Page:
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Informational Lobbying and Political Contributions

  • Morten Bennedsen

    (Copenhagen Business School)

  • Sven E. Feldmann

    (University of Chicago)

Interest groups can influence political decisions in two distinct ways: by offering contributions to political actors and by providing them with relevant information that is favorable for the group. We analyze the conditions under which interest groups are more inclined to use one or the other channel of influence. First, we identity an indirect cost of searching for information in the form of an information externality that increases the cost of offering contributions. We then show that an extreme interest group might find it beneficial to abandon information provision altogether and instead seek influence solely via contributions. Finally, we apply our model to cast doubt on the "conventional wisdom" that competition among information providers increases the amount of information provided: when the identified information externality is taken into account, we show that competition decreases information search. Thus, our analysis lends support to a rather cynical view of lobbying wherein lobby groups provide little or no useful information to the political process.

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File URL: http://www.econ.ku.dk/cie/dp/dp_2000-2002/2000-02.pdf/
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Paper provided by University of Copenhagen. Department of Economics. Centre for Industrial Economics in its series CIE Discussion Papers with number 2000-02.

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Length: 32 pages
Date of creation: Jun 2000
Date of revision:
Handle: RePEc:kud:kuieci:2000-02
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  1. Austen-Smith, David, 1994. "Strategic Transmission of Costly Information," Econometrica, Econometric Society, vol. 62(4), pages 955-63, July.
  2. Paul Milgrom & John Roberts, 1986. "Relying on the Information of Interested Parties," RAND Journal of Economics, The RAND Corporation, vol. 17(1), pages 18-32, Spring.
  3. James M. Snyder, 1991. "On Buying Legislatures," Economics and Politics, Wiley Blackwell, vol. 3(2), pages 93-109, 07.
  4. Dixit, Avinash & Grossman, Gene M. & Helpman, Elhanan, 1997. "Common Agency and Coordination: General Theory and Application to Government Policy Making," Scholarly Articles 3450061, Harvard University Department of Economics.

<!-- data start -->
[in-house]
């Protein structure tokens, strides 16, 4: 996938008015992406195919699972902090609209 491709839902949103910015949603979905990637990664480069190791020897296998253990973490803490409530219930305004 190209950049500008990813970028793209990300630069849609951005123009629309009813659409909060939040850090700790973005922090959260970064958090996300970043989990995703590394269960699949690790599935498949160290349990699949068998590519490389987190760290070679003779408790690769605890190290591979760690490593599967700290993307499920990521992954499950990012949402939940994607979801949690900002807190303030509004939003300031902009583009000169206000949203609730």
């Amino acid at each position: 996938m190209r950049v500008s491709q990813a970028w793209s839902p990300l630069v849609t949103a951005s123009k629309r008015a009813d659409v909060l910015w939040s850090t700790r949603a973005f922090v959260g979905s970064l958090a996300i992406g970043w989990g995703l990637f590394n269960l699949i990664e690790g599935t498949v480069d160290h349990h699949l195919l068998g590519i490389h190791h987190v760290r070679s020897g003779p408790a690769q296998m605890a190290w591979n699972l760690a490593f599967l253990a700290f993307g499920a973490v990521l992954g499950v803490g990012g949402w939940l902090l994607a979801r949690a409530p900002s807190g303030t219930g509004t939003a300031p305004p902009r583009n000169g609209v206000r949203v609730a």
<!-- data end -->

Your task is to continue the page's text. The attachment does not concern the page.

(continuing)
5. Grossman, Gene M & Helpman, Elhanan, 1994. "Protection for Sale," American Economic Review, American Economic Association, vol. 84(4), pages 833-50, September.
  6. Gilligan, Thomas W & Krehbiel, Keith, 1987. "Collective Decisionmaking and Standing Committees: An Informational Rationale for Restrictive Amendment Procedures," Journal of Law, Economics and Organization, Oxford University Press, vol. 3(2), pages 287-335, Fall.
  7. Gene M. Grossman & Elhanan Helpman, 1996. "Electoral Competition and Special Interest Politics," Review of Economic Studies, Oxford University Press, vol. 63(2), pages 265-286.
  8. Austen-Smith, David & Banks, Jeffrey S., 2002. "Costly signaling and cheap talk in models of political influence," European Journal of Political Economy, Elsevier, vol. 18(2), pages 263-280, June.
  9. Bennedsen, Morten & Feldmann, Sven E., 2002. "Lobbying and Legislative Organization The Effect of the Vote of Confidence Procedure," Working Papers 01-2002, Copenhagen Business School, Department of Economics.
  10. Persson, Torsten & Tabellini , Guido, 1997. "Political Economics and Macroeconomic Policy," Seminar Papers 630, Stockholm University, Institute for International Economic Studies.
  11. Bennedsen, Morten & Feldmann, Sven E., 2000. "Lobbying Legislatures," Working Papers 07-2000, Copenhagen Business School, Department of Economics.
  12. Laffont, Jean-Jacques & Tirole, Jean, 1990. "The Politics of Government Decision Making: Regulatory Institutions," Journal of Law, Economics and Organization, Oxford University Press, vol. 6(1), pages 1-31, Spring.
  13. Persson, Torsten & Tabellini, Guido, 2002. "Political economics and public finance," Handbook of Public Economics, in: A. J. Auerbach & M. Feldstein (ed.), Handbook of Public Economics, edition 1, volume 3, chapter 24, pages 1549-1659 Elsevier.
  14. David P. Baron, 1989. "Service-Induced Campaign Contributions and the Electoral Equilibrium," The Quarterly Journal of Economics, Oxford University Press, vol. 104(1), pages 45-72.
  15. Timothy Besley & Stephen Coate, 2001. "Lobbying and Welfare in a Representative Democracy," Review of Economic Studies, Oxford University Press, vol. 68(1), pages 67-82.
  16. Eric Maskin & Jean Tirole, 1999. "Unforeseen Contingencies and Incomplete Contracts," Review of Economic Studies, Oxford University Press, vol. 66(1), pages 83-114.
  17. V. Crawford & J. Sobel, 2010. "Strategic Information Transmission," Levine's Working Paper Archive 544, David K. Levine.
  18. Lohmann, Susanne, 1995. " Information, Access, and Contributions: A Signaling Model of Lobbying," Public Choice, Springer, vol. 85(3-4), pages 267-84, December.
  19. Joseph Farrell & Matthew Rabin, 1996. "Cheap Talk," Journal of Economic Perspectives, American Economic Association, vol. 10(3), pages 103-118, Summer.
  20. David Austen-Smith, 1987. "Interest groups, campaign contributions, and probabilistic voting," Public Choice, Springer, vol. 54(2), pages 123-139, January.
  21. B. Douglas Bernheim & Michael D. Whinston, 1986. "Menu Auctions, Resource Allocation, and Economic Influence," The Quarterly Journal of Economics, Oxford University Press, vol. 101(1), pages 1-31.
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